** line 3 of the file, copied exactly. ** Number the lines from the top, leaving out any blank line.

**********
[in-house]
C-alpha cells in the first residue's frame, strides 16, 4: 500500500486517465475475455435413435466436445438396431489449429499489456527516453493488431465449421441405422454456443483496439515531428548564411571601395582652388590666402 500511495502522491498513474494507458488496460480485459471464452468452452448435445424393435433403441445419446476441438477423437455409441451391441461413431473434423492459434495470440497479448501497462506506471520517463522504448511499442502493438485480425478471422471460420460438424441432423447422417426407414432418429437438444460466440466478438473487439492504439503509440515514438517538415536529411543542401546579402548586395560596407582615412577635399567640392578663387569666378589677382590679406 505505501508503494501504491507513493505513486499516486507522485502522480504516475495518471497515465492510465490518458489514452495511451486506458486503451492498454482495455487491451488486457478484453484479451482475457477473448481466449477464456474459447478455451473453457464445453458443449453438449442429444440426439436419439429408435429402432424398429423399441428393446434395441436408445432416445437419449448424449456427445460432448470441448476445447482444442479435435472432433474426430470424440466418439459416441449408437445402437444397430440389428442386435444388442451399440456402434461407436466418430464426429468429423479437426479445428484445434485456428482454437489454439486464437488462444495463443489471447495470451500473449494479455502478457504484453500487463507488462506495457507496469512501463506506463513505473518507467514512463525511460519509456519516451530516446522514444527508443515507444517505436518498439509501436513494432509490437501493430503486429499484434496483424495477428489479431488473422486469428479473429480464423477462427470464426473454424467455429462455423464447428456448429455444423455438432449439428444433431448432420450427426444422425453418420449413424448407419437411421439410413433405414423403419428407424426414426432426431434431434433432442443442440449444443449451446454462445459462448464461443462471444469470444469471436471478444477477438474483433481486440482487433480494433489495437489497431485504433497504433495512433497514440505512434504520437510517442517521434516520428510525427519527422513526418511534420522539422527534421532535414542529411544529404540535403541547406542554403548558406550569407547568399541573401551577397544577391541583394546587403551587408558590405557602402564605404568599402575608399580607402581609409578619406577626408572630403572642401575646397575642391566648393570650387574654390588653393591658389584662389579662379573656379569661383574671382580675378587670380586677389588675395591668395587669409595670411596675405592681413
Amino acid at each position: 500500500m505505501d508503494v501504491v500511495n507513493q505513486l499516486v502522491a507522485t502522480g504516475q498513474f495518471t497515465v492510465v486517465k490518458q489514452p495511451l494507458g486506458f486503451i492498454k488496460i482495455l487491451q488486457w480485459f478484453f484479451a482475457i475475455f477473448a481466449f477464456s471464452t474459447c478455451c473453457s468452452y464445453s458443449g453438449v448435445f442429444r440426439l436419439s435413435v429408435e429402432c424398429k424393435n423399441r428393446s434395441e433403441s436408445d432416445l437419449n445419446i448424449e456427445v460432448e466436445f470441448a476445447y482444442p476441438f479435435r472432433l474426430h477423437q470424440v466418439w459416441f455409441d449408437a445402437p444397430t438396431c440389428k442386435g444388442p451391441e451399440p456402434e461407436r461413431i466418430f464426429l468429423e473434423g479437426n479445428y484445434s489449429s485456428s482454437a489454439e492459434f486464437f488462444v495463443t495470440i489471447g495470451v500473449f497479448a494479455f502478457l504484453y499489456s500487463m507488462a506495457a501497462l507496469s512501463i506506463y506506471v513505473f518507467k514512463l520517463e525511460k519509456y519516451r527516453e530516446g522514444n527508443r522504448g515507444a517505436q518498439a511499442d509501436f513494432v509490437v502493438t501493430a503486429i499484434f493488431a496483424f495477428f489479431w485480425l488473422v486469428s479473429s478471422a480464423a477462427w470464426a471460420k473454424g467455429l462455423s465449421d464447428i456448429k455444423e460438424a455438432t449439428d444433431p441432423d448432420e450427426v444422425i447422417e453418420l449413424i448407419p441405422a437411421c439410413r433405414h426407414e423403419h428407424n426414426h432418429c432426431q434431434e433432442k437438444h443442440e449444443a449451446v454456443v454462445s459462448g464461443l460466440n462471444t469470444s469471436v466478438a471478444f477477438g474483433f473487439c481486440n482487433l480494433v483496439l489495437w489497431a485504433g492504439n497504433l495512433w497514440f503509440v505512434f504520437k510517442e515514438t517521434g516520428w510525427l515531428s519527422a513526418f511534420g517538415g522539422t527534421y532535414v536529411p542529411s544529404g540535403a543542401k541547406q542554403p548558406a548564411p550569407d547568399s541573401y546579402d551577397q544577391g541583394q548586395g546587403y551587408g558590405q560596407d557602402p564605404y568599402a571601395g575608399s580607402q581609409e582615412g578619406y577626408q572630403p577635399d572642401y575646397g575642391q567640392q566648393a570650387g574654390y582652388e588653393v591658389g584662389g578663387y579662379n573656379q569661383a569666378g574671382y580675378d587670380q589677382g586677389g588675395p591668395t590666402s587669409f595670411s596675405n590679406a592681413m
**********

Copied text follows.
Amino acid at each position: 500500500m505505501d508503494v501504491v500511495n507513493q505513486l499516486v502522491a507522485t502522480g504516475q498513474f495518471t497515465v492510465v486517465k490518458q489514452p495511451l494507458g486506458f486503451i492498454k488496460i482495455l487491451q488486457w480485459f478484453f484479451a482475457i475475455f477473448a481466449f477464456s471464452t474459447c478455451c473453457s468452452y464445453s458443449g453438449v448435445f442429444r440426439l436419439s435413435v429408435e429402432c424398429k424393435n423399441r428393446s434395441e433403441s436408445d432416445l437419449n445419446i448424449e456427445v460432448e466436445f470441448a476445447y482444442p476441438f479435435r472432433l474426430h477423437q470424440v466418439w459416441f455409441d449408437a445402437p444397430t438396431c440389428k442386435g444388442p451391441e451399440p456402434e461407436r461413431i466418430f464426429l468429423e473434423g479437426n479445428y484445434s489449429s485456428s482454437a489454439e492459434f486464437f488462444v495463443t495470440i489471447g495470451v500473449f497479448a494479455f502478457l504484453y499489456s500487463m507488462a506495457a501497462l507496469s512501463i506506463y506506471v513505473f518507467k514512463l520517463e525511460k519509456y519516451r527516453e530516446g522514444n527508443r522504448g515507444a517505436q518498439a511499442d509501436f513494432v509490437v502493438t501493430a503486429i499484434f493488431a496483424f495477428f489479431w485480425l488473422v486469428s479473429s478471422a480464423a477462427w470464426a471460420k473454424g467455429l462455423s465449421d464447428i456448429k455444423e460438424a455438432t449439428d444433431p441432423d448432420e450427426v444422425i447422417e453418420l449413424i448407419p441405422a437411421c439410413r433405414h426407414e423403419h428407424n426414426h432418429c432426431q434431434e433432442k437438444h443442440e449444443a449451446v454456443v454462445s459462448g464461443l460466440n462471444t469470444s469471436v466478438a471478444f477477438g474483433f473487439c481486440n482487433l480494433v483496439l489495437w489497431a485504433g492504439n497504433l495512433w497514440f503509440v505512434f504520437k510517442e515514438t517521434g516520428w510525427l515531428s519527422a513526418f511534420g517538415g522539422t527534421y532535414v536529411p542529411s544529404g540535403a543542401k541547406q542554403p548558406a548564411p550569407d547568399s541573401y546579402d551577397q544577391g541583394q548586395g546587403y551587408g558590405q560596407d557602402p564605404y568599402a571601395g575608399s580607402q581609409e582615412g578619406y577626408q572630403p577635399d572642401y575646397g575642391q567640392q566648393a570650387g574654390y582652388e588653393v591658389g584662389g578663387y579662379n573656379q569661383a569666378g574671382y580675378d587670380q589677382g586677389g588675395p591668395t590666402s587669409f595670411s596675405n590679406a592681413m